In addition, said Kieran, if Democrats retain control of the Senate, the 22nd S.D. would be better served by having a Dem in the seat.
“Marty ran against Vinnie Gentile saying I can do a better job because I’m a Republican and I’m in the majority,” he recalled. “Well, guess what. You’re not now. Marty did great for the district while the Republicans were in control, but if they don’t regain the majority, then a Democrat can do a better job for the community.”
Kieran said he expected to know shortly if he could make the race without resigning from his current job. If he decides not to run, he went on, he said he hopes someone else picks up the gauntlet. To have an incumbent run for reelection without having an opponent, he stressed, is not “democratic with a small D.”
Gov joins Kruger on warpath against untaxed cigarettes
State Senator Carl Kruger (D, Brighton Beach, Mill Basin) said he was “encouraged” that Governor David Paterson had deciphered the smoke signals he had put out last year about collecting taxes on cigarettes sold on state Indian reservations.
In the Governor’s proposed budget released Tuesday, Paterson said that he would “address the issue of tax evasion on Indian reservations” and rescind a policy of forbearance that allows retailers on Indian reservations to escape imposing sales tax on their tobacco products.
“I am encouraged by the Governor’s renewed attention to the need to collect the hundreds of millions of dollars in tax revenue from sales of cigarettes by Native American enterprises to non-Indian customers,” Kruger said. “Rescinding the Tax Department’s policy of forbearance, as the Governor now says he intends to do, would be a huge step forward. But we need to see a timetable, and we need to proceed in the proper sequence.”
Last year Kruger said that the state could recoup about $1.6 billion a year — about half of last year’s $3.2 billion budget deficit — if they began taxing cigarettes sold on reservations. In one month, the state could be raking in $135 million, he said.
About 40 million cartons of cigarettes sold by American Indian wholesalers go untaxed each year — not including out of state and Internet sales, Kruger said.
In the past, state officials have been hesitant to rescind the letter, since previous attempts have sparked lawsuits as well as protests by Indian tribes that one time led to the closure of a state thruway.
No Majority Leadership for Sampson…for now
Senate Democratic Majority Leader John Sampson refuted whispers that he will be named Senate Majority Leader in the next few months.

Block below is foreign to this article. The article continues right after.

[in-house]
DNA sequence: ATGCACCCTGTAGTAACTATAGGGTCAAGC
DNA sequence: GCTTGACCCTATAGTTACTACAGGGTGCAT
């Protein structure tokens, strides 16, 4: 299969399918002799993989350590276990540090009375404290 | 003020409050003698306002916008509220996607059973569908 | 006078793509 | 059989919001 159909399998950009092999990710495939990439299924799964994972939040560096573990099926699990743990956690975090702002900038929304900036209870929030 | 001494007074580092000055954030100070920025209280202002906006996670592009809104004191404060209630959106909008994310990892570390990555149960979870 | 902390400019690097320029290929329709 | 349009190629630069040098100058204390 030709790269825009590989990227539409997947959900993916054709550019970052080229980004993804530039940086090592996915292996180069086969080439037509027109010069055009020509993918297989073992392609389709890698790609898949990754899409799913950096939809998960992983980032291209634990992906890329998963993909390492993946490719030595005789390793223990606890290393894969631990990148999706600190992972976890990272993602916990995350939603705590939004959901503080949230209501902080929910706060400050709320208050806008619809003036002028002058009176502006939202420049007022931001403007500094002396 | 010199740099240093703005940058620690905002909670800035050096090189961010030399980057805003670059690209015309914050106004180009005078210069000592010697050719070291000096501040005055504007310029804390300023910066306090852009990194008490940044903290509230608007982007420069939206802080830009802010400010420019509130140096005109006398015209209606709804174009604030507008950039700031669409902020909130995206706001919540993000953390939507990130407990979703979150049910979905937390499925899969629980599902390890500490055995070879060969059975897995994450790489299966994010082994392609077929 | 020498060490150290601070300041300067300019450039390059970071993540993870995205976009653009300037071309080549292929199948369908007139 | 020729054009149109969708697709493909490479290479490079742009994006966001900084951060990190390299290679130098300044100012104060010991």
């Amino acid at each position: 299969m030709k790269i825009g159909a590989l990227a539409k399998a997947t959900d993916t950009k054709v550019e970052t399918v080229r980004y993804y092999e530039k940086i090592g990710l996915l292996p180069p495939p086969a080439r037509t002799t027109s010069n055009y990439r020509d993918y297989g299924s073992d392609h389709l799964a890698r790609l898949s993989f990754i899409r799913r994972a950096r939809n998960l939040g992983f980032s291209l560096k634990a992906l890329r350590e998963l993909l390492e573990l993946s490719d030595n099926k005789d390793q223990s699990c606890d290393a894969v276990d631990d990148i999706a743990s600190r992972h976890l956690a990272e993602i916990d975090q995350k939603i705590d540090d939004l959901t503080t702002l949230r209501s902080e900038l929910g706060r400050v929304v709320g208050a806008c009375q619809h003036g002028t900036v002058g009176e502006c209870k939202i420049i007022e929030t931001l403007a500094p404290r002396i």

In fact, he’s perfectly happy in his role as Democratic Conference Leader he told reporters during a Friday afternoon sit down at his Canarsie office.
Dispelling rumors, Sampson said that he is not the de facto Majority Leader.
“There is no confusion whatsoever between my role and Pedro Espada’s (who currently has the title of Majority Leader).”
“I’m responsible for all the day to do day operations and the direction of the conference,” he said, adding that his responsibilities aren’t the same as Espada’s or State Senate Malcolm Smith, the former Majority Leader who is now the senate’s President Pro-Temp.
“They’re responsible for the legislative agenda while I deal with the members and their legislative issues,” he said.
While that sounds the same to this writer, he assures us it’s not.
During last year’s Republican coup, Sampson was given the new Democratic Conference Leader title when senate Democrats were expressing less and less confidence in Majority Leader Malcolm Smith (D-Queens).
At first, many people questioned if Sampson and Smith were doing the same job, especially when it comes to rallying the troops and pushing the Senate’s Democratic agenda.
While still named Majority Leader, Smith has taken a back seat to Sampson over the last few months, some noted, adding that many of Smith’s staff when he was Majority Leader has been moved to the Democratic Conference’s office.
Sampson’s campaign filings soar
Senator John Sampson may not be Majority Leader, but he’s certainly getting some Joe Bruno-sized campaign contributions.
According to recently released campaign finance numbers, Sampson raised $1.05 million from special interest contributors.
Most of the contributions came from hospital organizations, nursing homes, home care facilities, and teacher and construction political action committees.
But Sampson spent the money as quick as he got it. Filings show that he spent $378,000 of the money already, leaving him with just over $736,000.
Some of the costly expenses were for the law firm of Alter and Barbaro and Prestige Strategic Communication Consulting Services.